The Pell Grant program is expected to run a $11.4 billion surplus for the fiscal year, the Congressional Budget Office (CBO) said this week, averting fears of a potential shortfall that could have led to cuts in the program.

The Biden administration had requested an additional $2.1 billion for fiscal year 2025 to increase the maximum Pell Grant from $7,395 to $8,145 and cover a funding gap it projected in the roughly $29 billion program, which provides federal financial aid program to low-income students. That budget request has yet to move forward, and Congress appears unlikely to increase the award. The CBO projection assumes there will be no increase.

The CBO estimates that about 5.94 million students will receive a Pell Grant in 2024—about 490,000 fewer than it projected last year. The Biden administration has estimated that more than 7 million students would receive a Pell Grant in fiscal year 2025, the first full fiscal year with a new formula in place that expands access.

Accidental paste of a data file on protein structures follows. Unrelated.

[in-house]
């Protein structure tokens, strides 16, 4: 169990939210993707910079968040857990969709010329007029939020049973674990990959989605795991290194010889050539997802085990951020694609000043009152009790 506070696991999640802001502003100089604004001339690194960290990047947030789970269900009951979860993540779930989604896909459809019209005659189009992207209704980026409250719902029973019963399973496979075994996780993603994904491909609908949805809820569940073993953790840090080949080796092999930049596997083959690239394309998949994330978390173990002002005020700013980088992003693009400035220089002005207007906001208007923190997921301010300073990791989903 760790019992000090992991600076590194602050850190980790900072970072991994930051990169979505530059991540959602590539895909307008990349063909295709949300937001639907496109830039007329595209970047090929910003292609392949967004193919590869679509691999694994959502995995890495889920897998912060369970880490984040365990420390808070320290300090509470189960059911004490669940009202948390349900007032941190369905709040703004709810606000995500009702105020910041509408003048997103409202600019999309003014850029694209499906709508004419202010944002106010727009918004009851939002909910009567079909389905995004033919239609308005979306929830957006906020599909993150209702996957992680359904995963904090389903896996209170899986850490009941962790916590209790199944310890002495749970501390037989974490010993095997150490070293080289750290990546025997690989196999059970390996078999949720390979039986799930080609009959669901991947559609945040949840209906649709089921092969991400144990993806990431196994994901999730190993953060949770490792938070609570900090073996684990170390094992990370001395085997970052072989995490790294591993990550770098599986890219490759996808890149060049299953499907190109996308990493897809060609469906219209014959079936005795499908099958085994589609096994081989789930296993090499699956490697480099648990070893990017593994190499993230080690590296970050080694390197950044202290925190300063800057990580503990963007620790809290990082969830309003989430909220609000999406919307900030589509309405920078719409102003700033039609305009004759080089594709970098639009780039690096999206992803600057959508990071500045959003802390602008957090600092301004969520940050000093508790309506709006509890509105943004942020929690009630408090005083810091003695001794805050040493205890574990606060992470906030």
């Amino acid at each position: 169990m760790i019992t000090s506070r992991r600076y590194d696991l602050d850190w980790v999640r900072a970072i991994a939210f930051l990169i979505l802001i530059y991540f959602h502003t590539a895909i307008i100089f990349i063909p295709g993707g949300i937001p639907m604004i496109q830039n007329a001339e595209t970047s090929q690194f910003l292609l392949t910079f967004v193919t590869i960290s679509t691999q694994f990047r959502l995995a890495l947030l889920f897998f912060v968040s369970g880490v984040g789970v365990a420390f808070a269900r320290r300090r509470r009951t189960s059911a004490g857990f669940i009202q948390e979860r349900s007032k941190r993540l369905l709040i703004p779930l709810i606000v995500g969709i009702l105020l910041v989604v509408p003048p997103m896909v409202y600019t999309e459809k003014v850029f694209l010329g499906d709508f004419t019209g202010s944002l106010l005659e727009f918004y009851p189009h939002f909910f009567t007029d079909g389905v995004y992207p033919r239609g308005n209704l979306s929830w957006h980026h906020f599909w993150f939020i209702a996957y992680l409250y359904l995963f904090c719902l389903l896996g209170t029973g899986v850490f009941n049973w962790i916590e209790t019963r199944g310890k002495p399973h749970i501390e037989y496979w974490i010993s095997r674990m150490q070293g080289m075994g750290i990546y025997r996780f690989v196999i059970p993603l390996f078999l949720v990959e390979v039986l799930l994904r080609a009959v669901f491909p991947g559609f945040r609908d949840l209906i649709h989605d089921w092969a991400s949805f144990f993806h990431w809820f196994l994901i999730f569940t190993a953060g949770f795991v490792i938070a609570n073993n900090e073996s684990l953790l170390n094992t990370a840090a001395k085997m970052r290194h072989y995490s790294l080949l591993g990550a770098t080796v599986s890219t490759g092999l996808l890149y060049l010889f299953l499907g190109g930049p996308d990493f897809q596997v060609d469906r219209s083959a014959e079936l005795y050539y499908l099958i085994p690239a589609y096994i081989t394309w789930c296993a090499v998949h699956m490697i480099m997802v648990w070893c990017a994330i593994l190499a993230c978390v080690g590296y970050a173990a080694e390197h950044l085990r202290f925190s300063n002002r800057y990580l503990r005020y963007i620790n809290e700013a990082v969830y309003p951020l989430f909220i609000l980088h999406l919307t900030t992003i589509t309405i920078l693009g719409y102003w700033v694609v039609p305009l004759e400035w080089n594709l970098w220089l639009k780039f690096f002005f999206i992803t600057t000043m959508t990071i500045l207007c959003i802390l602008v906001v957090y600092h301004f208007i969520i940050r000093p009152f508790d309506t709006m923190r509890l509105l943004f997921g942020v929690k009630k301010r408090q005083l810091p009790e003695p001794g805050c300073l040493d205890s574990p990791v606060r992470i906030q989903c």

The CBO numbers are lower because of a projected drop in financial aid applications for 2024 and 2025 as a result of issues with the roll-out of the new Free Application for Federal Student Aid (FASFA), a spokesperson said. CBO expects FAFSA applications to drop by about 10 percent compared to 2023. That estimate was finalized in May, when submission rates were about 30 to 40 percent lower than the prior year, the spokesperson said.

CBO projects that the Pell program will cost about $26.5 million for fiscal year 2025, while the Biden administration had put it at about $30 billion. The administration’s estimates didn’t factor in Congress’s decision in early March to adjust the formula that determines a aid eligibility and cut off about 100,000 students from the Pell Grant starting in the 2025–26 award year.

The American Association of Community Colleges said in its analysis that the CBO projection shows the Pell Grant program won’t face a shortfall until fiscal year 2029, assuming all costs stay the same. The CBO’s budget baseline will guide appropriators in the House and Senate as they figure out how to divvy up federal dollars.

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